Adams continues hot start with big night vs. Verlander

Catcher slugs homer, double in Astros ace's season debut

April 20th, 2024

WASHINGTON -- delivered again Friday night, getting the Nationals on the board with a run in the third inning and hitting a homer in the fifth, but it was not enough in the club’s 5-3 loss to the Astros at Nationals Park.

The catcher, whose 2023 season was cut short in September after he sustained a left hamate fracture, is off to a strong start in his '24 campaign, slashing .306/.316/.583 with four doubles, two homers and five RBIs. He has gone 9-for-25 (.360) over his past seven games.

“Baseball has its highs and lows,” Adams said. “I didn’t have the best series in L.A. from a hitting perspective, so [I'm] just trying to get back to the basics.”

Adams has been able to step up with starting catcher Keibert Ruiz still recovering from the flu. The 27-year-old went 2-for-3 in his fourth multi-hit game in his past seven appearances with the Nats.

“He’s been playing really, really well, and I think it has a lot to do with confidence,” Nationals manager Dave Martinez said. “A lot has to do with learning who he is and what he can do. Him hitting the way he’s been hitting is great. I like the overall game.”

Martinez was right about the confidence.

“It’s a good sign, and there’s confidence in that.” Adams said. “Sometimes I forget that [the injury] happened last year, so we’re moving on, and it feels good right now.”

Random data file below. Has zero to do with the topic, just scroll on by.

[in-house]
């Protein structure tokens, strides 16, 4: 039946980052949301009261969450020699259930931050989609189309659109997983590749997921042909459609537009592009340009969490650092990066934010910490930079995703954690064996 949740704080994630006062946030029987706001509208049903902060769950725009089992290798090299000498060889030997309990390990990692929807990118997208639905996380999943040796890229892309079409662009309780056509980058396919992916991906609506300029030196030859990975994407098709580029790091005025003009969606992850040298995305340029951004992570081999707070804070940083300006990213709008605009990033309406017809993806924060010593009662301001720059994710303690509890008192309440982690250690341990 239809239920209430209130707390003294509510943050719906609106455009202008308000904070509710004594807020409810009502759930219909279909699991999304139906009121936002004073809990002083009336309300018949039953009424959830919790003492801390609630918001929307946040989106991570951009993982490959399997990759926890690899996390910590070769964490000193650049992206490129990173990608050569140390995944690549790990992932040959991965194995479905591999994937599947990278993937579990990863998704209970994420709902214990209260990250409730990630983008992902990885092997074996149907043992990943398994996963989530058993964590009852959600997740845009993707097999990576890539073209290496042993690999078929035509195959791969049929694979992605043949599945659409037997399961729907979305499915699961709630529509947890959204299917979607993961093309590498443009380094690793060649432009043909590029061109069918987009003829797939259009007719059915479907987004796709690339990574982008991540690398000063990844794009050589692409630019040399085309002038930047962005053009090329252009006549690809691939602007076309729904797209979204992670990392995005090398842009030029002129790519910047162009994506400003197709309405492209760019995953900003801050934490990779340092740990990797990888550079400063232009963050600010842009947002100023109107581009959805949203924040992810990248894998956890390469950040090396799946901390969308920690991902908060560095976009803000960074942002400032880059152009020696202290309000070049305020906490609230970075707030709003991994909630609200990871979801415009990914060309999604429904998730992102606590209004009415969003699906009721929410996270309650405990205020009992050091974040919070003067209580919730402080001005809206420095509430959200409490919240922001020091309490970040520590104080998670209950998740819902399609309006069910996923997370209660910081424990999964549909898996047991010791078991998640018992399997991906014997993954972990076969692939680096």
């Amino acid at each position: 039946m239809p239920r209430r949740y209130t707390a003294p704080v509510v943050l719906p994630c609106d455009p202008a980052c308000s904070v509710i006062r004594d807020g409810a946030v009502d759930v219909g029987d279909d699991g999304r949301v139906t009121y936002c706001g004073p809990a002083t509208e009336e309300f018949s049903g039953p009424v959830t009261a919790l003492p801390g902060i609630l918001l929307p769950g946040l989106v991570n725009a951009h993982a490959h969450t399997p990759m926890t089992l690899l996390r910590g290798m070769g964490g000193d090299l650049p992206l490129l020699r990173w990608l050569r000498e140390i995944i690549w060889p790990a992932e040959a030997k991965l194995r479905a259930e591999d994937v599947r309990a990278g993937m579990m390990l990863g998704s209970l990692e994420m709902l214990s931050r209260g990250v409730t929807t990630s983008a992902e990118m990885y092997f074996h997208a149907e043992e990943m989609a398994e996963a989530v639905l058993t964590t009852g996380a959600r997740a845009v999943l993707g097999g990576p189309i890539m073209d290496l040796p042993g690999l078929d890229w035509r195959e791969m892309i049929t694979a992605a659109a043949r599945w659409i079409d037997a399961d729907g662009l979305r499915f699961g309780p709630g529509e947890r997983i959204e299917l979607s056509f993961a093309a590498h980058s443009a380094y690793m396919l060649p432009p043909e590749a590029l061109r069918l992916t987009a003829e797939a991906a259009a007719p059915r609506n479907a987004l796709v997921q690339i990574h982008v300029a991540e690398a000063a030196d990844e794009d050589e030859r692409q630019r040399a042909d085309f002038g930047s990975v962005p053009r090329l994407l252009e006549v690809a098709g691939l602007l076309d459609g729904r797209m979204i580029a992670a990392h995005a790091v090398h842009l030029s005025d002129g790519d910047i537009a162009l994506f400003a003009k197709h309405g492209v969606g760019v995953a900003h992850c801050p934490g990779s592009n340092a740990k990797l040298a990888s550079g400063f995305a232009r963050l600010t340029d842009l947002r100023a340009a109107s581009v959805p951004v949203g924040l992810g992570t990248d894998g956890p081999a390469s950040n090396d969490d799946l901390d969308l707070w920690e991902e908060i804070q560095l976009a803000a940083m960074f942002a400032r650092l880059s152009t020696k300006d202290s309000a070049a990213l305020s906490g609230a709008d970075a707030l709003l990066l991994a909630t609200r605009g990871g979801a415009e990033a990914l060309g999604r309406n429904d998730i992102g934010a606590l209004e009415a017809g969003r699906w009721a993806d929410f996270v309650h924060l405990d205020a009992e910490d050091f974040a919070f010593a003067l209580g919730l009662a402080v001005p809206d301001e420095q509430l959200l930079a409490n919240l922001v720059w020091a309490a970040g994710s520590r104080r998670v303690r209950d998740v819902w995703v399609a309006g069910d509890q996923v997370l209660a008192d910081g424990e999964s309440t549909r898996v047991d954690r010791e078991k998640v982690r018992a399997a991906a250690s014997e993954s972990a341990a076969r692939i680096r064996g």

Adams showcased that confidence going up against right-hander Justin Verlander in the opener of the Nationals’ six-game homestand.

Pitching in his first game of the season, the three-time Cy Young Award winner retired seven straight before Adams made his first appearance at the plate. Adams showed the power that he has, hitting a double that left his bat at 107.9 mph and hit the scoreboard on the right-center-field wall. When Ildemaro Vargas followed by hitting a single into right field, Adams was off running and made it to home plate.

In his second at-bat, Adams hit his second home run of the season to cut the Nationals’ deficit to 4-2 in the fifth inning.

“I’m just trying to get a pitch over the heart of the plate early and just be aggressive,” he said. “I was just looking for something early and not let the at-bat go too long, and thankfully, [Verlander] left a couple of pitches more in the middle of the zone, and I was able to capitalize.”

Between innings, Adams talked to starting pitcher MacKenzie Gore, who had thrown 53 pitches by the second frame, about the southpaw’s execution against the Astros’ lineup.

“I thought he was executing really good pitches, they’re just batting tough,” Adams said.

By the end of four innings, Gore had struck out four (bringing his total strikeouts for the season to 27) while allowing three runs on seven hits and one walk on 92 pitches (64 strikes).

“MacKenzie threw the ball well,” Martinez said. “The pitch count just got up on him, and I didn’t want him to run back out there.”

The Nationals’ offense tried to back up Adams’ work in the second and fifth inning but were unsuccessful, going 1-for-4 with runners in scoring position.

In the ninth inning, CJ Abrams hit a triple and got a third run on the board after Jesse Winker hit a sac fly to right field. The next two batters reached to bring the winning run to the plate, but Astros closer Josh Hader struck out the next two to end the game.

“We just couldn’t get anything going,” Martinez said. “We just didn’t have many hits.”